Super Ghouls ‘n Ghosts – Super Nintendo
Platform: Super Nintendo
Release Date (NA): November 28, 1991
Nerd Rating: 7 out of 10
My balls hurt from how much this game has busted them.
Alright, class. Today, we are going to discuss the dangers of playing Super Ghouls ‘n Ghosts. I hope you all brought a notebook and writing utensil, as I expect you’ll be taking copious notes.
This game is hard. So hard. So hard it’s not even funny. And if you think this is a joke go play it for yourself. Just don’t come crying to me when you’ve gone through 10,000 continues and haven’t made a lick of progress.
Let me put it into perspective for you: When I played the game, I played it on the easy setting.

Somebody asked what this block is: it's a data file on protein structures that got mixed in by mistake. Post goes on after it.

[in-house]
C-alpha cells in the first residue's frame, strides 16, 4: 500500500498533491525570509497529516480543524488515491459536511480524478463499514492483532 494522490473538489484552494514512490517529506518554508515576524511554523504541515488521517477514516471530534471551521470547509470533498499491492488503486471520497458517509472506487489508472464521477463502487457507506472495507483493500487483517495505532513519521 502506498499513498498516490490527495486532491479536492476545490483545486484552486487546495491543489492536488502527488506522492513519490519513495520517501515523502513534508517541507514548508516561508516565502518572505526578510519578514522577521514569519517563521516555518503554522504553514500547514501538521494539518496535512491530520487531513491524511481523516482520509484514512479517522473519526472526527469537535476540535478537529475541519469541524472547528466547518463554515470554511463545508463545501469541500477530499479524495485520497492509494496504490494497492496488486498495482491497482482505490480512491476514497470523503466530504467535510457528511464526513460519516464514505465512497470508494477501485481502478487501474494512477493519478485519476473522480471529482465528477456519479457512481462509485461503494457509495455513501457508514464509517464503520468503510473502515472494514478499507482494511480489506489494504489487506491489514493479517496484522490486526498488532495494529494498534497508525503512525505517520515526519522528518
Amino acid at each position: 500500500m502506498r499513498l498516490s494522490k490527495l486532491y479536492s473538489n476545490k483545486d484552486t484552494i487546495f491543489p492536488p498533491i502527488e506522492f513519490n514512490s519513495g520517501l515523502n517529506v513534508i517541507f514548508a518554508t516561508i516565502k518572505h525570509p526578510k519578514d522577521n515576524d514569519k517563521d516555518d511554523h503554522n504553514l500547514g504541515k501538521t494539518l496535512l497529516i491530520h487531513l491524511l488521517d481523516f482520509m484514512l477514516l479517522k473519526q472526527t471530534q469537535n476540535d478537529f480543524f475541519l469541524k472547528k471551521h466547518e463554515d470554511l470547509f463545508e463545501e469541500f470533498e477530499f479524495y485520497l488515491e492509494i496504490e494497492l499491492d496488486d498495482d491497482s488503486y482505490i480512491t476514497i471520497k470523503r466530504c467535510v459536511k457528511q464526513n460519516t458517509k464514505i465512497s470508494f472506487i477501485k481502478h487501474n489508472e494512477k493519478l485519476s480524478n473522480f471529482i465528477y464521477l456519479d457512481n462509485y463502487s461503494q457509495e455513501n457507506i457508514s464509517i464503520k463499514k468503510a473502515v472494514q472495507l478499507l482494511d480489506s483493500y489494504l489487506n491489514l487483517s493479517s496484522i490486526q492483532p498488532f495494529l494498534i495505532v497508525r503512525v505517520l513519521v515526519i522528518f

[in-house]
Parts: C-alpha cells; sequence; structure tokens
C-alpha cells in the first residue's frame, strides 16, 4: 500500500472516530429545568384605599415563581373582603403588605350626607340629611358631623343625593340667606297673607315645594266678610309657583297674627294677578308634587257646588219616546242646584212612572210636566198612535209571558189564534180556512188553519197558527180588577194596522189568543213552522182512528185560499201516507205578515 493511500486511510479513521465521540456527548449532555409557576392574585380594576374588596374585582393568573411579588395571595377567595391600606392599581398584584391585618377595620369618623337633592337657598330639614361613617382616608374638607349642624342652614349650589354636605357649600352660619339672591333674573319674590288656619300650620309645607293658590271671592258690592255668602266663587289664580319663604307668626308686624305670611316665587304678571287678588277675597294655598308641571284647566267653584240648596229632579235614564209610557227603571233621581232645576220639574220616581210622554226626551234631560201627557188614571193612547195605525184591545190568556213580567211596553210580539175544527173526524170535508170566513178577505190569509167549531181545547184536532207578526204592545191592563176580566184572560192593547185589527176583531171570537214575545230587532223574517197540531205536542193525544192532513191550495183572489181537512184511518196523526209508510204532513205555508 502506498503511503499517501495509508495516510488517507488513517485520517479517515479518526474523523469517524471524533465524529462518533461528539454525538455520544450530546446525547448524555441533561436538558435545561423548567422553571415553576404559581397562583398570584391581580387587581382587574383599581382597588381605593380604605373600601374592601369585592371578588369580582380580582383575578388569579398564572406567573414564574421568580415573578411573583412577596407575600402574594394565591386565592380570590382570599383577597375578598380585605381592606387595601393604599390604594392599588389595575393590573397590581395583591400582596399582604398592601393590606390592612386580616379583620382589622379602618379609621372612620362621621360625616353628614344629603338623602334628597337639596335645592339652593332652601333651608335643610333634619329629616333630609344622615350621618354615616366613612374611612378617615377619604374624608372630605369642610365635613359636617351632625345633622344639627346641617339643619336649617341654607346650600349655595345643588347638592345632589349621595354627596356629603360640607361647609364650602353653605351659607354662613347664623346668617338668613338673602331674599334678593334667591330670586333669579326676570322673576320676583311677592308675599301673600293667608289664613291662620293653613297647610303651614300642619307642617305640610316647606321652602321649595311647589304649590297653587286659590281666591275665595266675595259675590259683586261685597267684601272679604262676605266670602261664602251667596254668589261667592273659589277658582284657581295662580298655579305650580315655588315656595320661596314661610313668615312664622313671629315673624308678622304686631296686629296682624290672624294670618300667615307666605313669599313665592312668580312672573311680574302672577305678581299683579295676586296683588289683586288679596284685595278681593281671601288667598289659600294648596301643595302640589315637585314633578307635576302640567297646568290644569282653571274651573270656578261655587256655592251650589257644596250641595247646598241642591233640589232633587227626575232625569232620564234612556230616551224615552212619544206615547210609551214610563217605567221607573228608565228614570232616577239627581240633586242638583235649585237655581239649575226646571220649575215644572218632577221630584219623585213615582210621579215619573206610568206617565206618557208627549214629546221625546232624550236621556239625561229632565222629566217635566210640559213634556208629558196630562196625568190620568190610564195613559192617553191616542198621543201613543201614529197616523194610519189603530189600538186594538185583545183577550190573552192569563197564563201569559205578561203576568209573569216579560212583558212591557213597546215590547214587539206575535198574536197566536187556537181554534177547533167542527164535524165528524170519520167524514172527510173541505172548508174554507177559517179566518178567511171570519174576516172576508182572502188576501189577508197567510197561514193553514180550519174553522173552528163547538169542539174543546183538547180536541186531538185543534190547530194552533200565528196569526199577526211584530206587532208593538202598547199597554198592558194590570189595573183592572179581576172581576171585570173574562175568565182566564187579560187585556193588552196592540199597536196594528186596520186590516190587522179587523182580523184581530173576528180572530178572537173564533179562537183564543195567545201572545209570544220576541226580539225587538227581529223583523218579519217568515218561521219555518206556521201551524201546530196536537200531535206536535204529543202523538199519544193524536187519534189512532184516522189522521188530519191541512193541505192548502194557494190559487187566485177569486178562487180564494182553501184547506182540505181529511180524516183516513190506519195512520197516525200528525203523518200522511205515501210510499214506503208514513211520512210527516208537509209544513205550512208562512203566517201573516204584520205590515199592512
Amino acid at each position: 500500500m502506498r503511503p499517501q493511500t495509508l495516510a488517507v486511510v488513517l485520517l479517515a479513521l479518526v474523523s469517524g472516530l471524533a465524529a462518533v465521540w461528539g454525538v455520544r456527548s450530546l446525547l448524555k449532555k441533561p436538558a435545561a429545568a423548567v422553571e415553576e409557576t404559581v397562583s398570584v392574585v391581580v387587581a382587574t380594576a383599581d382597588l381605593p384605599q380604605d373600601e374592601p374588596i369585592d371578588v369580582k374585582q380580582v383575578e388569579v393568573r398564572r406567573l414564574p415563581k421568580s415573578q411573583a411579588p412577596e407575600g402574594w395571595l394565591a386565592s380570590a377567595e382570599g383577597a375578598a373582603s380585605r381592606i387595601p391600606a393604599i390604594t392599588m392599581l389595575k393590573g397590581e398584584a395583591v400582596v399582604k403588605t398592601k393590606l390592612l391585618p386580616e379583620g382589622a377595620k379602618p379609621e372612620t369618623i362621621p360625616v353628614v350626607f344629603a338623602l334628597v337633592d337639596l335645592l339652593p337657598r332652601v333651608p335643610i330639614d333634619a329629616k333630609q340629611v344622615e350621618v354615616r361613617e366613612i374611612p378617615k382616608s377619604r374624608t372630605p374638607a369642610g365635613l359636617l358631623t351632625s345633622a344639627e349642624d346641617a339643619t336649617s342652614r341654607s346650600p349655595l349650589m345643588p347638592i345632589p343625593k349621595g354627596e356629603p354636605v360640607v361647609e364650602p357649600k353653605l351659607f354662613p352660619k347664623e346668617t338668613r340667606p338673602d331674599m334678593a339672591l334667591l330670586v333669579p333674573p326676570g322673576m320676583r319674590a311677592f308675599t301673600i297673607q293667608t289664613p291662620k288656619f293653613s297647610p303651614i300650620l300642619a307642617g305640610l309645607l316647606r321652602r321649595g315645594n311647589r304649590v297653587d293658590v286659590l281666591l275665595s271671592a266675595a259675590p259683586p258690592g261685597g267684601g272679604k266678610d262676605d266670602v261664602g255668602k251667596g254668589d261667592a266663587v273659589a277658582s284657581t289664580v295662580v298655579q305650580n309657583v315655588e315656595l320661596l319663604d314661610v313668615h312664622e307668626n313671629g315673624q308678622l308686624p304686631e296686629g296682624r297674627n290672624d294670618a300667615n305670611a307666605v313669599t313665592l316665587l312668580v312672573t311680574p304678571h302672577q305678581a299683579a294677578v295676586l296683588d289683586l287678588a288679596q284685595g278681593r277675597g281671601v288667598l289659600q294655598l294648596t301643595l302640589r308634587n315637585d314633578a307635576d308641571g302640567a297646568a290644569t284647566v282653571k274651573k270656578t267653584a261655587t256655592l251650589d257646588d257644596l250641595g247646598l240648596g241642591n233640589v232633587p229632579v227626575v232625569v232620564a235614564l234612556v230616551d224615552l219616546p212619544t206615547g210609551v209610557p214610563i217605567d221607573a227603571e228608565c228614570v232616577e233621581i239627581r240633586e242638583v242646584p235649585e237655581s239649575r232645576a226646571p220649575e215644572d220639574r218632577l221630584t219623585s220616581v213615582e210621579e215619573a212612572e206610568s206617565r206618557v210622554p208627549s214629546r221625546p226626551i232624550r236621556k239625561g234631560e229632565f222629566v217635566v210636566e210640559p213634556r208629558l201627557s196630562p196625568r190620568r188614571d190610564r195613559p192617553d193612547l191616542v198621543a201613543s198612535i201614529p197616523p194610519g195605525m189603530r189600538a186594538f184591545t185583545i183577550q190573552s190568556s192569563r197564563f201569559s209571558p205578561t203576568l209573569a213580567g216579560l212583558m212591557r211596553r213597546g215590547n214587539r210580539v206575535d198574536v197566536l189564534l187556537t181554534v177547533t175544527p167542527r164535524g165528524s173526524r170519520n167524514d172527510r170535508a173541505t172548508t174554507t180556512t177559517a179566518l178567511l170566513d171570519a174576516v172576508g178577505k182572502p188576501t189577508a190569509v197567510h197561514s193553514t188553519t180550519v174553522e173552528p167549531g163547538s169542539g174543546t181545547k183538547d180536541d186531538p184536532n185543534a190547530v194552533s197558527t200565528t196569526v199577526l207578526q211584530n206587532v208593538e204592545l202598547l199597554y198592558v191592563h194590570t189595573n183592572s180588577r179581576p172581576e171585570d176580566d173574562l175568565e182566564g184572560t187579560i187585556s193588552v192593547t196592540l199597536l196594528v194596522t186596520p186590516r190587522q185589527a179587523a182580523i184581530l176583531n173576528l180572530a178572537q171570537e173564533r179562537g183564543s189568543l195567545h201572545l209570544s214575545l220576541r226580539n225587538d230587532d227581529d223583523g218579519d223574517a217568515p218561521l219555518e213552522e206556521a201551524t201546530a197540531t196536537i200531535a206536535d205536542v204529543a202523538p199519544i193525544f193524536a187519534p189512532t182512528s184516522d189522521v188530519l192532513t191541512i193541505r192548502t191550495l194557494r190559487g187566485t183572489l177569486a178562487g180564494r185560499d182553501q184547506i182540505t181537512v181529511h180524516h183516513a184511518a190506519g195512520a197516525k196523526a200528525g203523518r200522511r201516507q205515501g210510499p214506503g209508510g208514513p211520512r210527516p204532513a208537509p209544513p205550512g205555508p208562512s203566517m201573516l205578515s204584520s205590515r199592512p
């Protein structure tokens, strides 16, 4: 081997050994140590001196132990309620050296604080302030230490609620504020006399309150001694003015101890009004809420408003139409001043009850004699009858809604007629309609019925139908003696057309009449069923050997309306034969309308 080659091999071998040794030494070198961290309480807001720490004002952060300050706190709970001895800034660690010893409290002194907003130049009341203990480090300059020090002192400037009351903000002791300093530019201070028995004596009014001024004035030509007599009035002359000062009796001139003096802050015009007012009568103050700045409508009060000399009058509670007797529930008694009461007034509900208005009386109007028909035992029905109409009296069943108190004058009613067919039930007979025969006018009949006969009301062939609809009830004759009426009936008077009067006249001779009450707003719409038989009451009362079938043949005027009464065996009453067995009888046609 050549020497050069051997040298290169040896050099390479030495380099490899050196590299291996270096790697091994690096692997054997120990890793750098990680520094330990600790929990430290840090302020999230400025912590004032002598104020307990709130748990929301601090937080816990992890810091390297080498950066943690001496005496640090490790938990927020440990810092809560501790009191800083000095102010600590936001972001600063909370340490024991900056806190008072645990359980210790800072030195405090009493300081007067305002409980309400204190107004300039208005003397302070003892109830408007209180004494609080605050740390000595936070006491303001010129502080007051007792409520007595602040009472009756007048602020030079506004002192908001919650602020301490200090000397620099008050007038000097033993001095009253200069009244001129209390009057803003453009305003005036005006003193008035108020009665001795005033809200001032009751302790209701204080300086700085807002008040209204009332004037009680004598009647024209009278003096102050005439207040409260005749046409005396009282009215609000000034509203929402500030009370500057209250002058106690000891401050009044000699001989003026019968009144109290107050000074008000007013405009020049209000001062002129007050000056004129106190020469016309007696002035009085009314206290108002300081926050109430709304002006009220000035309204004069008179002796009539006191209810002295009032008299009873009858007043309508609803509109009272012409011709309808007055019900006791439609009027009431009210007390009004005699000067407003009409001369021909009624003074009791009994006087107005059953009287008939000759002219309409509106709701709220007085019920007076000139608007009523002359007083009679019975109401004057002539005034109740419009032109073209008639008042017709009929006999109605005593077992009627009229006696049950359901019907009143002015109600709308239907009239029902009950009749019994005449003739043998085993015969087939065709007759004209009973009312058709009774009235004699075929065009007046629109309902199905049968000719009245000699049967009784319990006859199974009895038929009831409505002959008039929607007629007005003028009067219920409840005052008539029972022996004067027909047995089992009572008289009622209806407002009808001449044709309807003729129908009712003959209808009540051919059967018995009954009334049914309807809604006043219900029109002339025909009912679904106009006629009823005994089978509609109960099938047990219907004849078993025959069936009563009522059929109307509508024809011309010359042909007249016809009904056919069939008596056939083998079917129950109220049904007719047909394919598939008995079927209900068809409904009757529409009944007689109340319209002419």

Yeah, you heard me right.
And I’m not ashamed to admit it either because it’s still fucking impossible.
Even on easy I struggled to surpass the first level. I eventually did, of course, but only after tallying a death count you wouldn’t believe even if I told you. And still, the furthest I got was the third stage. In theory, I could have gone longer, but I honestly don’t think there are enough remaining days in my life to play all the way to the last level, so I figured I’d stop there.
Sure, I’m not the best gamer in the world – although old-school platformers tend to be my strong suit. Even so, the Ghosts ‘n Goblins series is renowned for its cruel difficulty.
Super Ghouls ‘n Ghosts is a classic example of those old-school video games people my age are always talking about that mercilessly kicked our asses. This is the one – the one we refer to when we tell you “today’s video games are too easy.”
That was exhausting.
Much like how I felt by the time I set the controller down and turned the system off.
Alright, enough bullshitting. Let’s get down to business.
Super Ghouls ‘n Ghosts is a solid game. It’s a Capcom release, how can it be bad?